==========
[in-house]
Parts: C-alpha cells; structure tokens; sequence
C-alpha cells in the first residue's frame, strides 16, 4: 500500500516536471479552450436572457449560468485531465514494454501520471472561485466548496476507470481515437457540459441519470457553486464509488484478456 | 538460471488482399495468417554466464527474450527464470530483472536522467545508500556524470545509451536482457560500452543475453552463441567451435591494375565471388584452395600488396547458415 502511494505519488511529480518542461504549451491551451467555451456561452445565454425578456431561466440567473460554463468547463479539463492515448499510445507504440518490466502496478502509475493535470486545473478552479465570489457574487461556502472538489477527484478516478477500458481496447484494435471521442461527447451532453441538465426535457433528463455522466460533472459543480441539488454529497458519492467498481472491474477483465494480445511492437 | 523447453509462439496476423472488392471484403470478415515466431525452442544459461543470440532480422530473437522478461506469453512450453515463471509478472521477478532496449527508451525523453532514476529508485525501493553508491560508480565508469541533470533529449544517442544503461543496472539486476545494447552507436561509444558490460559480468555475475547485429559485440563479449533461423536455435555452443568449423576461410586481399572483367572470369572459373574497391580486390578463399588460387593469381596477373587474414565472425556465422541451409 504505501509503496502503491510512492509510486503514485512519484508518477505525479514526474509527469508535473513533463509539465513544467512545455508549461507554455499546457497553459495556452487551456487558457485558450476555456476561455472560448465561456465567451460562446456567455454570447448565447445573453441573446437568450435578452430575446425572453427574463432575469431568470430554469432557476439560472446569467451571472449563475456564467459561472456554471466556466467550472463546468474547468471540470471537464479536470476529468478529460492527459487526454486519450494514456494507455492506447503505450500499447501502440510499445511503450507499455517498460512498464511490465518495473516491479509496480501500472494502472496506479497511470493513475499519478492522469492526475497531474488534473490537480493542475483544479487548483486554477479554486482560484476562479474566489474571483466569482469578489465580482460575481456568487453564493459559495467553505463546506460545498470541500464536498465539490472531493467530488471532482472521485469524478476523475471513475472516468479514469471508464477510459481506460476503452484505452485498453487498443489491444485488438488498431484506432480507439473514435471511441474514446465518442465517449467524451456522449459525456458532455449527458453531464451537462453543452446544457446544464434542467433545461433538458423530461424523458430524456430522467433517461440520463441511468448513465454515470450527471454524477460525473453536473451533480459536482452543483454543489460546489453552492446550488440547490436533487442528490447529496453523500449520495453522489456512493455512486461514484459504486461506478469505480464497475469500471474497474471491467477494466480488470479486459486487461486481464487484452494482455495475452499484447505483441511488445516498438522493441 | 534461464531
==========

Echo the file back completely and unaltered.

[in-house]
Parts: C-alpha cells; structure tokens; sequence
C-alpha cells in the first residue's frame, strides 16, 4: 500500500516536471479552450436572457449560468485531465514494454501520471472561485466548496476507470481515437457540459441519470457553486464509488484478456 | 538460471488482399495468417554466464527474450527464470530483472536522467545508500556524470545509451536482457560500452543475453552463441567451435591494375565471388584452395600488396547458415 502511494505519488511529480518542461504549451491551451467555451456561452445565454425578456431561466440567473460554463468547463479539463492515448499510445507504440518490466502496478502509475493535470486545473478552479465570489457574487461556502472538489477527484478516478477500458481496447484494435471521442461527447451532453441538465426535457433528463455522466460533472459543480441539488454529497458519492467498481472491474477483465494480445511492437 | 523447453509462439496476423472488392471484403470478415515466431525452442544459461543470440532480422530473437522478461506469453512450453515463471509478472521477478532496449527508451525523453532514476529508485525501493553508491560508480565508469541533470533529449544517442544503461543496472539486476545494447552507436561509444558490460559480468555475475547485429559485440563479449533461423536455435555452443568449423576461410586481399572483367572470369572459373574497391580486390578463399588460387593469381596477373587474414565472425556465422541451409 504505501509503496502503491510512492509510486503514485512519484508518477505525479514526474509527469508535473513533463509539465513544467512545455508549461507554455499546457497553459495556452487551456487558457485558450476555456476561455472560448465561456465567451460562446456567455454570447448565447445573453441573446437568450435578452430575446425572453427574463432575469431568470430554469432557476439560472446569467451571472449563475456564467459561472456554471466556466467550472463546468474547468471540470471537464479536470476529468478529460492527459487526454486519450494514456494507455492506447503505450500499447501502440510499445511503450507499455517498460512498464511490465518495473516491479509496480501500472494502472496506479497511470493513475499519478492522469492526475497531474488534473490537480493542475483544479487548483486554477479554486482560484476562479474566489474571483466569482469578489465580482460575481456568487453564493459559495467553505463546506460545498470541500464536498465539490472531493467530488471532482472521485469524478476523475471513475472516468479514469471508464477510459481506460476503452484505452485498453487498443489491444485488438488498431484506432480507439473514435471511441474514446465518442465517449467524451456522449459525456458532455449527458453531464451537462453543452446544457446544464434542467433545461433538458423530461424523458430524456430522467433517461440520463441511468448513465454515470450527471454524477460525473453536473451533480459536482452543483454543489460546489453552492446550488440547490436533487442528490447529496453523500449520495453522489456512493455512486461514484459504486461506478469505480464497475469500471474497474471491467477494466480488470479486459486487461486481464487484452494482455495475452499484447505483441511488445516498438522493441 | 534461464531